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Urban Richy Rich on the Mend, Not So in Chandigarh

Having had their fill of a sedentary lifestyle, resulting from the economic boom following liberalisation, the urban rich appear to be on the mend, surprisingly not in richy rich Chandigarh. The lifestyle virus is now afflicting the rural rich.

This shows in the latest near-countrywide study on prevalence of diabetes published recently in the prestigious journal The Lancet. Dr Anil Bhansali, Professor and Head of Department of Endocrinology, PGI alongwith fellow doctors who were part of the team which supervised the survey in Chandigarh and Punjab, took journalists through the salient features, unusual observations, conclusions and implications of the survey during a briefing at the PGI on Saturday.

The first structured survey carried out in 14 states and Union Territory of Chandigarh between November 2008 and July 2015 involved a community-based sample of 57,117 individuals aged 20 years or older.

Urban Richy Rich on the Mend, Not So in Chandigarh, Lifeinchd

Photo By: Life in Chandigarh

Dr Bhansali informed that though several others states were yet to be covered under the ongoing survey, the conclusions drawn are reasonably representative of the entire country.

The most important conclusion from the survey is that the prevalence of diabetes in the country is much lower (7.3 percent of the total population) than previously thought (10 to 13 percent). The inclusion of 6 of the North-Eastern states for the first time in any survey is decidedly one of the major factors for the decline. As against 8.3 percent prevalence of diabetes in mainland states, it is 5.9 percent in N-E states.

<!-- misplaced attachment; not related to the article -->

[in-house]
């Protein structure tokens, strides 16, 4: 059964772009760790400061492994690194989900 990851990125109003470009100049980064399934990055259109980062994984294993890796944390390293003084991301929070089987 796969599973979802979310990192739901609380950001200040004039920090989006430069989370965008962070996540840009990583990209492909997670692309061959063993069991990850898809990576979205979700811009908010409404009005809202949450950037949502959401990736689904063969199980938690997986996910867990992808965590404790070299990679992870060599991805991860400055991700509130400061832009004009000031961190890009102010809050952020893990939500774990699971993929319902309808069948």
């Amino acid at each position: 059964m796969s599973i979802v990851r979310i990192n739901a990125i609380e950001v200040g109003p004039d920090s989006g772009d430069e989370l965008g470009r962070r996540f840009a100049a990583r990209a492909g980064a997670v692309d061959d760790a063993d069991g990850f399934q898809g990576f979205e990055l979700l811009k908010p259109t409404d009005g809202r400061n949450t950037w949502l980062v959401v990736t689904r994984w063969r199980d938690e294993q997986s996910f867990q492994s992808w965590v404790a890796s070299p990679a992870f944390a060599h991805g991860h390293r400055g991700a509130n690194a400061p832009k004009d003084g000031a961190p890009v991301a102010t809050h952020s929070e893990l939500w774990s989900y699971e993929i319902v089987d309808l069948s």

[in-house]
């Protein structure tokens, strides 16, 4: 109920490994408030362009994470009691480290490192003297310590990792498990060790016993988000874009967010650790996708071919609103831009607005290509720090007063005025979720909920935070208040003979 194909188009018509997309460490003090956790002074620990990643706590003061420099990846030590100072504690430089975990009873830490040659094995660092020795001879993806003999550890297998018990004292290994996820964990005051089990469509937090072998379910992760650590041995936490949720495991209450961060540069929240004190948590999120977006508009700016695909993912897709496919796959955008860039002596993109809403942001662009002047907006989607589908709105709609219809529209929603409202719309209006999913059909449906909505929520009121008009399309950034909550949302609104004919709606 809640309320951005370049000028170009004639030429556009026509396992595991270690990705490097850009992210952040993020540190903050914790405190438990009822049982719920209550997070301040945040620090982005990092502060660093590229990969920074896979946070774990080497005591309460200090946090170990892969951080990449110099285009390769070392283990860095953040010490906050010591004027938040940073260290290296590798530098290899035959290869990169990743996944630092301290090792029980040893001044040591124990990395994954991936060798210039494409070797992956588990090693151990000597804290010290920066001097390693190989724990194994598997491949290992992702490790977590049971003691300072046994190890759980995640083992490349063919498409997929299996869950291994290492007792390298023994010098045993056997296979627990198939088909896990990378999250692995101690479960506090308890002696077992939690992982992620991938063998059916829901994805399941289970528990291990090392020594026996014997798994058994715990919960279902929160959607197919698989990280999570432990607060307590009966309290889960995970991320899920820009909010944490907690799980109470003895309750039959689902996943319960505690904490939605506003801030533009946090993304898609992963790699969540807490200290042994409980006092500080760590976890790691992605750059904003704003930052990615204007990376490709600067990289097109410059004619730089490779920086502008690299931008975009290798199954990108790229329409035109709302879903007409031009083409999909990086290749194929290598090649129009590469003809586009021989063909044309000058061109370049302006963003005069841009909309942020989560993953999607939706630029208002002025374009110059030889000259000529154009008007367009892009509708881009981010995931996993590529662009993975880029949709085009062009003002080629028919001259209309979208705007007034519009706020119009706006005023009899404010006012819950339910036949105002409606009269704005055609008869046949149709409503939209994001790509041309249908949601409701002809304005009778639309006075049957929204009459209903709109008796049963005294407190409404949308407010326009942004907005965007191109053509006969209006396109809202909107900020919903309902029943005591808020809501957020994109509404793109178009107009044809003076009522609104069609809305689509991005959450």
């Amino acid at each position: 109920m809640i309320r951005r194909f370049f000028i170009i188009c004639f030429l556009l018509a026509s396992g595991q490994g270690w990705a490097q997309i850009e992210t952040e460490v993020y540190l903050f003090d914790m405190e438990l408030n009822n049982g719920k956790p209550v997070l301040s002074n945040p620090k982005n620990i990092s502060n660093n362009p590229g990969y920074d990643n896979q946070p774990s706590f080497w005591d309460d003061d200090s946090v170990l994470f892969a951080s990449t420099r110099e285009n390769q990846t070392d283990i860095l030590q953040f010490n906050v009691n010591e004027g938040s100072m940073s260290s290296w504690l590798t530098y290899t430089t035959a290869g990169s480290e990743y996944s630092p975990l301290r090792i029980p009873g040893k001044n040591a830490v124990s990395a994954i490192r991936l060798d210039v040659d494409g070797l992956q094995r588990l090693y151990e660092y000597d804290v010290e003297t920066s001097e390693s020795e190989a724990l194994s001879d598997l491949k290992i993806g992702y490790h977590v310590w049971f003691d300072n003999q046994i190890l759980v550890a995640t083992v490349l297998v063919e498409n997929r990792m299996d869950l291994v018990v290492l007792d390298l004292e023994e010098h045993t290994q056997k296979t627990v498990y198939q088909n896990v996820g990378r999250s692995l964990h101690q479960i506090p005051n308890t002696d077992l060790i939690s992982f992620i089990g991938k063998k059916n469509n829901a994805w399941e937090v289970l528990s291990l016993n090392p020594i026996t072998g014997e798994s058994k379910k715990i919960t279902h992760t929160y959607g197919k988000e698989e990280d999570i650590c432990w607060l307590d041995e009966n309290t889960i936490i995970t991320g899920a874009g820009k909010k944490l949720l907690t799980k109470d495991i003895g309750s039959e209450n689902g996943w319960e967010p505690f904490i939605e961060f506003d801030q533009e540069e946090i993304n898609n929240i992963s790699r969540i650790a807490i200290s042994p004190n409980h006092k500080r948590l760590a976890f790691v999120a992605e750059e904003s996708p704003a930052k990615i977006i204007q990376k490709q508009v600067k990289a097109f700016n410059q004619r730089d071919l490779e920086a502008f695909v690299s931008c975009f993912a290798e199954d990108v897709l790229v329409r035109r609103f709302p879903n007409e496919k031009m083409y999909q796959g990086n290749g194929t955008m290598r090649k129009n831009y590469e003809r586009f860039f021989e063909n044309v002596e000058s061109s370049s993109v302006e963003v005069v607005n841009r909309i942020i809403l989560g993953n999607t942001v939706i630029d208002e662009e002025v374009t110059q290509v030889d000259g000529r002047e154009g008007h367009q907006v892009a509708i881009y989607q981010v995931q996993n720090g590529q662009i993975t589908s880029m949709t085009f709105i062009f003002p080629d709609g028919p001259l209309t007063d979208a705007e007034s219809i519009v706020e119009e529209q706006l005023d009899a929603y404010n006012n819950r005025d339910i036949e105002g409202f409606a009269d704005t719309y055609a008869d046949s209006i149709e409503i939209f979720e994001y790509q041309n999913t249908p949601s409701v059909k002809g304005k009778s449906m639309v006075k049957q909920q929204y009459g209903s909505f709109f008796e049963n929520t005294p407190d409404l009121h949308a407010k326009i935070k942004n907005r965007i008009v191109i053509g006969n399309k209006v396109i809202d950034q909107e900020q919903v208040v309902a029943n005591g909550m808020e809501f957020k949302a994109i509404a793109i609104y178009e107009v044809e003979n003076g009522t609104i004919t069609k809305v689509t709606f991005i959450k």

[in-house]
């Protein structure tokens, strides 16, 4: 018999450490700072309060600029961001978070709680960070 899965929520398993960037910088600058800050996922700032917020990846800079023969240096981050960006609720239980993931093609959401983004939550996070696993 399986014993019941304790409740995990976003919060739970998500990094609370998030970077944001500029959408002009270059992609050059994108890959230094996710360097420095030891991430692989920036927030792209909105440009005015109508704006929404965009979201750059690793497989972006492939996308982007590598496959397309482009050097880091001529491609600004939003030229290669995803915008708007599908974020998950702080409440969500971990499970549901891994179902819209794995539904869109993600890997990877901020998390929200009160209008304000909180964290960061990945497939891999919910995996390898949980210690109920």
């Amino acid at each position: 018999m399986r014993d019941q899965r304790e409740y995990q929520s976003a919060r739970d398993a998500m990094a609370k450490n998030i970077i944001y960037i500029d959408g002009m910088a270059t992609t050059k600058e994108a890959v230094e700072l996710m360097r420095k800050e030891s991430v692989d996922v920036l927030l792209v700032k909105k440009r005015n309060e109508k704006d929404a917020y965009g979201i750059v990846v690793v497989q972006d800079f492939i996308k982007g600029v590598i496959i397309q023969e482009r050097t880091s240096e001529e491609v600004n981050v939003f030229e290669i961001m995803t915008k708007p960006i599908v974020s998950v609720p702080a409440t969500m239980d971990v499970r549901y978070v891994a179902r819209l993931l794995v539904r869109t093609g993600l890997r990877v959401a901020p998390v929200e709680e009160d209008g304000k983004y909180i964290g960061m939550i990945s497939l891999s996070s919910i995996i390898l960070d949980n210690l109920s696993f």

States with higher per-capita GDP seemed to have a high prevalence of diabetes. Here’s where Chandigarh, which has the highest GDP of US $ 3433, continues to carry the dubious distinction of having the highest prevalence of 13.6 percent.  As against the general trend, where the urban rich population afflicted with diabetes appears to have stabilised and the diabetes graph is on an upswing among rural rich and urban poor, in Chandigarh the urban rich are on an even keel with the rural rich and urban poor population.

Giving reasons for the possible stabilisation of diabetes figures among the urban rich, Dr Bhansali said the general awareness about following a healthy lifestyle may have turned the tide. But surprisingly in Chandigarh, the young population doesn’t appear to have leant a lesson from the ill effect of a sedentary lifestyle.  Recollecting a 2009-10 survey conducted by PGI in limited urban sectors in the city, Dr Bansali said 66 percent of the people in the age group of 20 to 40 years in the survey had admitted to little or no physical activity.

He attributed the shift of diabetes prevalence towards the rural rich to the fruits of economic liberalisation arriving late in the rural areas. The urban poor, especially those living in cities with high cost of living, were being forced to live on high-carbohydrate less-protein diet, leading to higher prevalence of diabetes among them.

He wanted the rich Chandigarh population, especially the young among them, to mend their ways, restrict their intake of fast foods and walk and exercise more. For rural rich and urban poor, he said the administration must up its awareness drives and improve health facilities.

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